Stop wasting time thinking about not being able to solve world hunger or worrying about global warming and feed one needy person in your neighborhood or make one personal change to your lifestyle to lessen your negative impact on the environment. Use what you have and give what you have. Remember the story that Jesus told in Mark 12: 41–44 of the poor widow in the temple who gave her last two copper coins as an offering and how that was more than the lavish gifts of the rich. She did not sit there wishing that she had more, she just did what she could do with what she had. Do what you can, with what you have, where you are

The one thing that you have that is more precious than money is your time. Giving of your time to volunteer at a local community non-profit is often worth more to them than dropping a few bucks in a bucket or writing them a check. There is a lot of behind the scenes work that needs to get done to turn those donations of money into actions that help the disadvantaged in the community. Do what you can, with what you have, where you are

While we see nightly stories of disasters elsewhere or pictures of starving people in foreign lands there are many homeless and hungry people right in our own neighborhoods. You need not travel to find places where you can help; just look around you where you are. Do what you can, with what you have, where you are.

At the end of your day or the end of your life, don’t sit there lamenting what you coulda, woulda, shoulda done. Instead – Do what you can, with what you have, where you are.

Have an impactful and meaningful week ahead. Do what you can, with what you have, where you are.


Peace of mind…

November 4, 2021

Recently Pastor Freed used this quote from the Optimist Creed in his blog, Jack’s Winning Words “Promise yourself to be so strong that nothing can disturb your peace of mind.”  (The Optimist Creed)

Jack is an Optimist, both as a person and as a member of that organization and he embodies the Optimist Creed. If you meet him, you quickly know why.

In order to work upon being so strong that nothing can disturb your peace of mind, one has to first achieve peace of mind. But, how?

Our minds are seldom at rest and quite often not at peace. Why is that? I think it is because we allow ourselves to believe that we can control things going on around us, instead of just focusing upon what we can control – how we react to them. There are some things that we can control, but they are usually things that we can decide to do or not to do. The rest is all our reactions to happenings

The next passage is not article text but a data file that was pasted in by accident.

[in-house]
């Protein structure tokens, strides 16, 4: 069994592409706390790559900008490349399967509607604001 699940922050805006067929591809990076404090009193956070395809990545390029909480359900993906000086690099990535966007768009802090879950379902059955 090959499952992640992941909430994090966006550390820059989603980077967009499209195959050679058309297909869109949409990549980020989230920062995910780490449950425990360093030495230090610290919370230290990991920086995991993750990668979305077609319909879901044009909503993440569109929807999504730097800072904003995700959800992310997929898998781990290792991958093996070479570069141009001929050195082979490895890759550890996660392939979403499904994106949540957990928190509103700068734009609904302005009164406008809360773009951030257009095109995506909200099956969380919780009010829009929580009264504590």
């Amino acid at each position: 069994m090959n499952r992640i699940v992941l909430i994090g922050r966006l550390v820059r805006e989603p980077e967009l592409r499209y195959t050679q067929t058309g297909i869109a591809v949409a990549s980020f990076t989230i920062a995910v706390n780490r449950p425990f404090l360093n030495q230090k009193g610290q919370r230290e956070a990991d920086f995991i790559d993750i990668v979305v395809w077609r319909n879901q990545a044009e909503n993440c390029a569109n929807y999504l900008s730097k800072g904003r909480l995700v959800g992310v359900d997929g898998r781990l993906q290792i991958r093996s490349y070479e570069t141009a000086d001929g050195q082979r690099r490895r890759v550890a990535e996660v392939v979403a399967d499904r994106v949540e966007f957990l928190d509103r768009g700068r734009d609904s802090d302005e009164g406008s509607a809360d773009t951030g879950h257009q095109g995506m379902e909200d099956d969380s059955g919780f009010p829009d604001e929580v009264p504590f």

I recently wrote a post here titled “Be at Peace” which gives away the “secret” to peace of mind – accepting God into your life. The stronger your belief, the less able things that happen around you are able to disturb that peace. So perhaps that line from the Optimist Creed should be changed to read – “Promise yourself to be so strong in your belief in God that nothing can disturb your peace of mind.”

I have noticed, especially in times of turmoil all around me, that being able to remain calm and at peace has a very disarming effect on others, especially any who might be actively trying to upset me. It’s not always easy to maintain a calm demeaner, but it is worth the effort. Perhaps this verse from the Bible will help you focus on your peace – “Be still and know that I am God.” Psalm 46:10

Being “still” might be equated to being at peace.

As Jesus was preparing his Disciples for their lives without him, he told them many things about their future as believers in him, as recorded in John Chapter 16. At the end of that Chapter, Jesus told them to be at peace –

“I have said these things to you, that in me you may have peace. In the world you will have tribulation. But take heart; I have overcome the world” (John 16:33)

So, believe and take heart, so that you too may overcome the world and be so strong in your belief in God that nothing can disturb your peace of mind.

Be at peace.


What will you write on your page?

November 2, 2021

Sometimes it makes sense to put seemingly separate and random quotes together to make a complete thought. Today is one of those times. A quote from Jack Kerouac that I got today in my daily email from Pastor Freed just seems to go with a quote that I saw from an article on Superhero quotes, this one from The Flash.